When it comes to fruit, I can certainly understand why they would want this to be Kosher. I don't know anyone who would want to eat fruit that was infested with bugs.

julies
Post 4

I am not very familiar with Jewish customs and had never thought about fruit being non-kosher. If I have fruit that has bugs on it, I would either wash them off or just not eat that piece of fruit.

When fruit is growing it is hard for me to imagine that insects and bugs aren't on this fruit at some point. At what point do you know if it would be considered Kosher or not?

I also find it interesting that Jews were prohibited from eating fruit from trees that were less than four years old. This says something about the maturity of the tree being important as well.

bear78
Post 3

@turquoise-- I know most of us think that kosher just applies to meat, but it applies to all food products and even more.

I agree with @burcinc, if you have fresh fruit and check for bugs and clean them properly, then it's already kosher. The exception is grape juice. I actually asked my close friend about grape juice. She has studied the religious texts and is a lot more knowledgeable than I am.

She said that around the time that Judaism was founded, pagans used to use wine and grape juice in a lot of their religious functions. If the Jews had consumed these products that were offered to pagan deities, they would be sinning. For this reason, the Jews were prohibited from using grape juice unless they made the grape juice themselves.

burcinc
Post 2

@turquoise-- Hey! It's not offensive at all. It's great that you're trying to learn more about this.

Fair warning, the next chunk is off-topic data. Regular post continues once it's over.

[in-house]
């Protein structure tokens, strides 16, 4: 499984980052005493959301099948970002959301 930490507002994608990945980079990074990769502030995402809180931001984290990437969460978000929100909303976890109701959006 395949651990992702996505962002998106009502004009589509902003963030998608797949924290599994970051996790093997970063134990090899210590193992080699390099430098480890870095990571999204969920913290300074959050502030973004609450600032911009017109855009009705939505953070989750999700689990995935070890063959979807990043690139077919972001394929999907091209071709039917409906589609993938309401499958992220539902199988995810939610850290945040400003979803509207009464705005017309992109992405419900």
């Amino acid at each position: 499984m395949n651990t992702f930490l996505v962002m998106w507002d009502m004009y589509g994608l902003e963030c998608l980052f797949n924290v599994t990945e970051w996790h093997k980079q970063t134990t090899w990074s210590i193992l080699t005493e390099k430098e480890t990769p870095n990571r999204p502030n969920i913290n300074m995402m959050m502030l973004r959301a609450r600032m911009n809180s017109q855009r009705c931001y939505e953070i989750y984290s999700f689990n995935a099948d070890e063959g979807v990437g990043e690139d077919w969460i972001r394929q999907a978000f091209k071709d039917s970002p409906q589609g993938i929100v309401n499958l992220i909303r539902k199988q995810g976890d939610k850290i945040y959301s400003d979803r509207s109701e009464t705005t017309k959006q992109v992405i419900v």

Fruit itself is kosher, it's only when there are bugs in the fruit that it becomes non-kosher. So it's the insects that Jews are not allowed to consume. That's why all fruit products must be properly washed and cleaned and checked for insects before eating.

If you bit into an apple and saw that a worm was inside, you wouldn't eat that apple would you? That's what is done in Judaism as well. Fruit that is clean and free of insects is called kosher for this reason.

If you eat canned or frozen fruit products though, those have to be certified as kosher by a Jewish organization. Because there is no way to purify them after that point.

I hope this makes more sense now!

turquoise
Post 1

I don't understand the concept of kosher fruit. I understand kosher meat, but how can fruit not be kosher? Do Jewish scriptures specifically say that bug infested fruit is forbidden? And if so, what is the reasoning behind it?

I wouldn't want to eat bug infested fruit either. But sometimes organic apples have dark spots on them, even though there are no bugs inside. I don't mind eating those. In fact, some doctors say that these fruits are better because the fact that insects eat them means they are all natural and without pesticides.

I hope I have not offended anyone with my questions. I'm really curious about the concept of kosher. I do eat some kosher products like hot dogs from the store even though I'm not Jewish. I believe kosher products are healthier and safer.